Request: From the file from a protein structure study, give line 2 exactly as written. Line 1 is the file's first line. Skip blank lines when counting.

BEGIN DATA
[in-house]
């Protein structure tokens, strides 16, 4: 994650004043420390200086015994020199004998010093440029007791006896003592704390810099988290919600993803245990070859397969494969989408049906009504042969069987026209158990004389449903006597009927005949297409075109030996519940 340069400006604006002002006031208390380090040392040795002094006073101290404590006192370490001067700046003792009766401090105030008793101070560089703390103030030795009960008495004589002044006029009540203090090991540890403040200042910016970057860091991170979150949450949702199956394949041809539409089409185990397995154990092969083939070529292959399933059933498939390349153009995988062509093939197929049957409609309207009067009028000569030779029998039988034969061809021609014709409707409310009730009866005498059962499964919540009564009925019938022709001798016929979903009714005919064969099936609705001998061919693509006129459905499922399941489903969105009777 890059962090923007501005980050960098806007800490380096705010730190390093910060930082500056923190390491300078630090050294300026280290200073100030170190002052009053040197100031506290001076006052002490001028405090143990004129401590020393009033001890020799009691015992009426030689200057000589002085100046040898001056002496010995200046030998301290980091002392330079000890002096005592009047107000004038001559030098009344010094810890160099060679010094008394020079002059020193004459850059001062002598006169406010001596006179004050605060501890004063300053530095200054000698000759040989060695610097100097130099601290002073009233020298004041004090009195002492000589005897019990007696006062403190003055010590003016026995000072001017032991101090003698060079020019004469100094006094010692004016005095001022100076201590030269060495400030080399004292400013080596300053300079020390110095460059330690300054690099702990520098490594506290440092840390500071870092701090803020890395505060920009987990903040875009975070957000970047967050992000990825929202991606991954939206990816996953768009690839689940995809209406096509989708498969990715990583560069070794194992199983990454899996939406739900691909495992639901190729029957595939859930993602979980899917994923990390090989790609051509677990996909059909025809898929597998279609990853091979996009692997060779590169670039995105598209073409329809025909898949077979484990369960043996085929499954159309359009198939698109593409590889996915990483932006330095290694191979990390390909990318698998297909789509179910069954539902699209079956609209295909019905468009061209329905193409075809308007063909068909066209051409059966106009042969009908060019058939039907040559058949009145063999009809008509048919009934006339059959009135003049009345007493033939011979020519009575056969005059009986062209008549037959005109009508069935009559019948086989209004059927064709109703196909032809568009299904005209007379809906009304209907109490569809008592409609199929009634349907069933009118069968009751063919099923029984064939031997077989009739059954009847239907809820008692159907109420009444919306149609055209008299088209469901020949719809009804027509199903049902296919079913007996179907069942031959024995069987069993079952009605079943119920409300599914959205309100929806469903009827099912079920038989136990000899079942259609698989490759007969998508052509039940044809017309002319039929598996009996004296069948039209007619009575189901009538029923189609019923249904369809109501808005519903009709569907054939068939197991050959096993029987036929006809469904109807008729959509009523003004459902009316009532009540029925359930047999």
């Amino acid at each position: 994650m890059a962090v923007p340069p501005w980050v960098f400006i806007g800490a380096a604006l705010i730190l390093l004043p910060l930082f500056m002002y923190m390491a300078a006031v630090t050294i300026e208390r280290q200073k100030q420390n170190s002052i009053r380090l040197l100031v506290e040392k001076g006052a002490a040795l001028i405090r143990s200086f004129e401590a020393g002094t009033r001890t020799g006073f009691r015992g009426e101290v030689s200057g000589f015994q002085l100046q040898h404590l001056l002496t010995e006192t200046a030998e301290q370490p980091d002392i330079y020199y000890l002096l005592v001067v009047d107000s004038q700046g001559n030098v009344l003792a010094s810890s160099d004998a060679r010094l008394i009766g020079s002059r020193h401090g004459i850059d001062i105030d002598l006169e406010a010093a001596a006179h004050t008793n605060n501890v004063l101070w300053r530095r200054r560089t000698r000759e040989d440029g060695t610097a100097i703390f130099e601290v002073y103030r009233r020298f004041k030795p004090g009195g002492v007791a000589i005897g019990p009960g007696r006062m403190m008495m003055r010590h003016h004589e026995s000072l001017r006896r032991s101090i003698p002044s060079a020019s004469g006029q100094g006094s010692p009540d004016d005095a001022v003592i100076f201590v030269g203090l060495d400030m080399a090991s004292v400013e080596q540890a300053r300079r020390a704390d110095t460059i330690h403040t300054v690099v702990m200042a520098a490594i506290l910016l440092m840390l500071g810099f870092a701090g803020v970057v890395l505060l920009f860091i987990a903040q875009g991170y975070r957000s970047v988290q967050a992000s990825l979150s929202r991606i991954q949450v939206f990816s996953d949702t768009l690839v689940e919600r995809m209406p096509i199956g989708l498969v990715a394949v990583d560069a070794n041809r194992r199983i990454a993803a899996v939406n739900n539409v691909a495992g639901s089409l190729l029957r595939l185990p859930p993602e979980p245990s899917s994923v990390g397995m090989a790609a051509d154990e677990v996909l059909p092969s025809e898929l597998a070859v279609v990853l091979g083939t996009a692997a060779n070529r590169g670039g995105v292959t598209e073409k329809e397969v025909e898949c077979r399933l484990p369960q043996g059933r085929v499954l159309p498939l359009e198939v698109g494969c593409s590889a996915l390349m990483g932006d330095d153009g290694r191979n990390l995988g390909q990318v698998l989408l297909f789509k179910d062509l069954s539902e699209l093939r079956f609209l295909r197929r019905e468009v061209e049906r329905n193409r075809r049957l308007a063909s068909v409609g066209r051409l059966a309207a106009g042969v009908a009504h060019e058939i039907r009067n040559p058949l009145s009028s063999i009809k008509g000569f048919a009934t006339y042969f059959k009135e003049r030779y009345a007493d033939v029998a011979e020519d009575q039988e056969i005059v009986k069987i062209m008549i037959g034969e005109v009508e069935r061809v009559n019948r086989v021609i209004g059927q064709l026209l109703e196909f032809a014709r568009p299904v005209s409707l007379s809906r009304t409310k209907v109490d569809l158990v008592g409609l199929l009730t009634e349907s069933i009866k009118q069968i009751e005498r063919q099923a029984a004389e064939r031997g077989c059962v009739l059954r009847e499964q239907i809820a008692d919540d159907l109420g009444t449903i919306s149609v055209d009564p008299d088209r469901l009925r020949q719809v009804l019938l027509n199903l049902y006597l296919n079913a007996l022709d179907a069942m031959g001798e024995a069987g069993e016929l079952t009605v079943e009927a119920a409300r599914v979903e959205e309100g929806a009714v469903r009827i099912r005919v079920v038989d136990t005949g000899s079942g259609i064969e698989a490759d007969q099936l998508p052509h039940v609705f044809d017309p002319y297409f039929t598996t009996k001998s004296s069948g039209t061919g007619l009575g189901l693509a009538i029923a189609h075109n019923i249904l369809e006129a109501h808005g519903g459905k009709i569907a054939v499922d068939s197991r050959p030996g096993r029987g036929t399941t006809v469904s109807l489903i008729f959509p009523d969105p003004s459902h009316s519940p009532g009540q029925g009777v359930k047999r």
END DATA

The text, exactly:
């Protein structure tokens, strides 16, 4: 994650004043420390200086015994020199004998010093440029007791006896003592704390810099988290919600993803245990070859397969494969989408049906009504042969069987026209158990004389449903006597009927005949297409075109030996519940 340069400006604006002002006031208390380090040392040795002094006073101290404590006192370490001067700046003792009766401090105030008793101070560089703390103030030795009960008495004589002044006029009540203090090991540890403040200042910016970057860091991170979150949450949702199956394949041809539409089409185990397995154990092969083939070529292959399933059933498939390349153009995988062509093939197929049957409609309207009067009028000569030779029998039988034969061809021609014709409707409310009730009866005498059962499964919540009564009925019938022709001798016929979903009714005919064969099936609705001998061919693509006129459905499922399941489903969105009777 890059962090923007501005980050960098806007800490380096705010730190390093910060930082500056923190390491300078630090050294300026280290200073100030170190002052009053040197100031506290001076006052002490001028405090143990004129401590020393009033001890020799009691015992009426030689200057000589002085100046040898001056002496010995200046030998301290980091002392330079000890002096005592009047107000004038001559030098009344010094810890160099060679010094008394020079002059020193004459850059001062002598006169406010001596006179004050605060501890004063300053530095200054000698000759040989060695610097100097130099601290002073009233020298004041004090009195002492000589005897019990007696006062403190003055010590003016026995000072001017032991101090003698060079020019004469100094006094010692004016005095001022100076201590030269060495400030080399004292400013080596300053300079020390110095460059330690300054690099702990520098490594506290440092840390500071870092701090803020890395505060920009987990903040875009975070957000970047967050992000990825929202991606991954939206990816996953768009690839689940995809209406096509989708498969990715990583560069070794194992199983990454899996939406739900691909495992639901190729029957595939859930993602979980899917994923990390090989790609051509677990996909059909025809898929597998279609990853091979996009692997060779590169670039995105598209073409329809025909898949077979484990369960043996085929499954159309359009198939698109593409590889996915990483932006330095290694191979990390390909990318698998297909789509179910069954539902699209079956609209295909019905468009061209329905193409075809308007063909068909066209051409059966106009042969009908060019058939039907040559058949009145063999009809008509048919009934006339059959009135003049009345007493033939011979020519009575056969005059009986062209008549037959005109009508069935009559019948086989209004059927064709109703196909032809568009299904005209007379809906009304209907109490569809008592409609199929009634349907069933009118069968009751063919099923029984064939031997077989009739059954009847239907809820008692159907109420009444919306149609055209008299088209469901020949719809009804027509199903049902296919079913007996179907069942031959024995069987069993079952009605079943119920409300599914959205309100929806469903009827099912079920038989136990000899079942259609698989490759007969998508052509039940044809017309002319039929598996009996004296069948039209007619009575189901009538029923189609019923249904369809109501808005519903009709569907054939068939197991050959096993029987036929006809469904109807008729959509009523003004459902009316009532009540029925359930047999």